American city grapples with spike in murder

Protests… And the flashing lights of police cruisers… Visual reminders for residents of Rochester, New York that violence has taken over their city.

ELIJAH ROSS: “…It don't make no sense, broad daylight.”

Elijah Ross recently lost his friend Eric Ruise – he was gunned down outside a pharmacy during the day. His murder - one of many plaguing the medium sized city of Rochester.

With 34 homicides already this year, Rochester is on pace for 70 killings in 2021 – which would be a record high and a sharp increase from 52 last year. And according to police data, Rochester’s per-capita murder rate exceeds that of Chicago, one of the most violent large cities in the United States.

Residents and officials are struggling to explain why.

MALIK EVANS: "There are way too many drugs and guns permeating this community."

Malik Evans won the Democratic primary for mayor. He says one major problem for the city is the relationship between police and the community… strained to a breaking point by high-profile incidents, like the death of Daniel Prude in 2020.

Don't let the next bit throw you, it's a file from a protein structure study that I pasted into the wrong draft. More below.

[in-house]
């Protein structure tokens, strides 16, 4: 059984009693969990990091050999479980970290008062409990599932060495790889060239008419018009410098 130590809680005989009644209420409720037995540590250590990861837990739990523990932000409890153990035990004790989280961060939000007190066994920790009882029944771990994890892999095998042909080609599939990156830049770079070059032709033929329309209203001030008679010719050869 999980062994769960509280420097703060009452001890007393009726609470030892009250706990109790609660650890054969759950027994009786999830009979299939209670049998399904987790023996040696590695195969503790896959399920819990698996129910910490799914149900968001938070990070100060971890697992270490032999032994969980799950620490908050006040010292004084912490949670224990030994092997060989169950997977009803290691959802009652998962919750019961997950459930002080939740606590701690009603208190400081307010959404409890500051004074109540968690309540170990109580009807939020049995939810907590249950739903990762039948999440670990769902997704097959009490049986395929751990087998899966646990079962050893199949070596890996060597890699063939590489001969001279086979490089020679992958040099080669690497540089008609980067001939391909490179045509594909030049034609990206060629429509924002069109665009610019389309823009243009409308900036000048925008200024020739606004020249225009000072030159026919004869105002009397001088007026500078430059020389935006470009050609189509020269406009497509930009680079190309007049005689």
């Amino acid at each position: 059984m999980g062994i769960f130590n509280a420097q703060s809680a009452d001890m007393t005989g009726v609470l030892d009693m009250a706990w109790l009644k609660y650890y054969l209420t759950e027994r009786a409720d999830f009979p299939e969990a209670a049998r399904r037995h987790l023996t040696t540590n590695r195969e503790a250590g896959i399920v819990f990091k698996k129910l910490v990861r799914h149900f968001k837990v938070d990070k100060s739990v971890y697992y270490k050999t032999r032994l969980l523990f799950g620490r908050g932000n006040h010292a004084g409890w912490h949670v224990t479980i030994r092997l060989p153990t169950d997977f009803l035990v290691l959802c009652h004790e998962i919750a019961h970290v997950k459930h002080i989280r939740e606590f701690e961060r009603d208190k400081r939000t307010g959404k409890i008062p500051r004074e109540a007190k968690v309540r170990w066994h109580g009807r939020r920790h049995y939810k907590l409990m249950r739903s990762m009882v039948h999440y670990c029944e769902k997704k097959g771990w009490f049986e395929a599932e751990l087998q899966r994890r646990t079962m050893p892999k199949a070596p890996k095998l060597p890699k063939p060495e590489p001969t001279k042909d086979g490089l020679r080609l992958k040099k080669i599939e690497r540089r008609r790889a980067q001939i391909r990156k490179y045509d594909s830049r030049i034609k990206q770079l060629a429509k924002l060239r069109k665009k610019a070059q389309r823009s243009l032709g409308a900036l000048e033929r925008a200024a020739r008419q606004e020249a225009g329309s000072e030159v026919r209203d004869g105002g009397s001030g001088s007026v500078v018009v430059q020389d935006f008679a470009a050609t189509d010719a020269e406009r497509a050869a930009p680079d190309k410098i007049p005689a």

MALIK EVANS: “So you now have people who are less likely to want to trust or work with the police and go and get what the streets call street justice, because they don't have those relationships with the police, because of what happened with City Hall and the police department as it related to the Daniel Prude situation…”

Prude stopped breathing during an altercation with police in March 2020 - and later died in a hospital.

The incident ignited protests and months later, body-cam video was released showing Prude naked and facedown in the street. Officers put a hood over his head after Prude, apparently suffering a mental crisis, said he had contracted COVID-19.

A grand jury earlier this year voted not to indict the officers involved.

Rochester is hardly alone in facing rising crime and an increasingly complicated relationship between the local community and police.

Statistics show there’s been a sharp rise in violence nationwide since last year.

Some criminologists believe the national uprising over police killings of Black people, including George Floyd in Minneapolis, made residents of high-crime areas even less likely to assist police in investigations, exacerbating a longstanding problem.

MARCELLA CUNNINGHAM, COMMUNITY ACTIVIST: "When you have murders that happen in broad daylight, somebody saw something. I know the community is afraid, but we got to speak up.”

Accountability... and more reliable police protection overall: That’s what many community activists are now calling for.

The Rochester Police Department did not respond to questions about the causes of the rising homicide rate or its efforts to stem the violence.

Our goal is to create a safe and engaging place for users to connect over interests and passions. In order to improve our community experience, we are temporarily suspending article commenting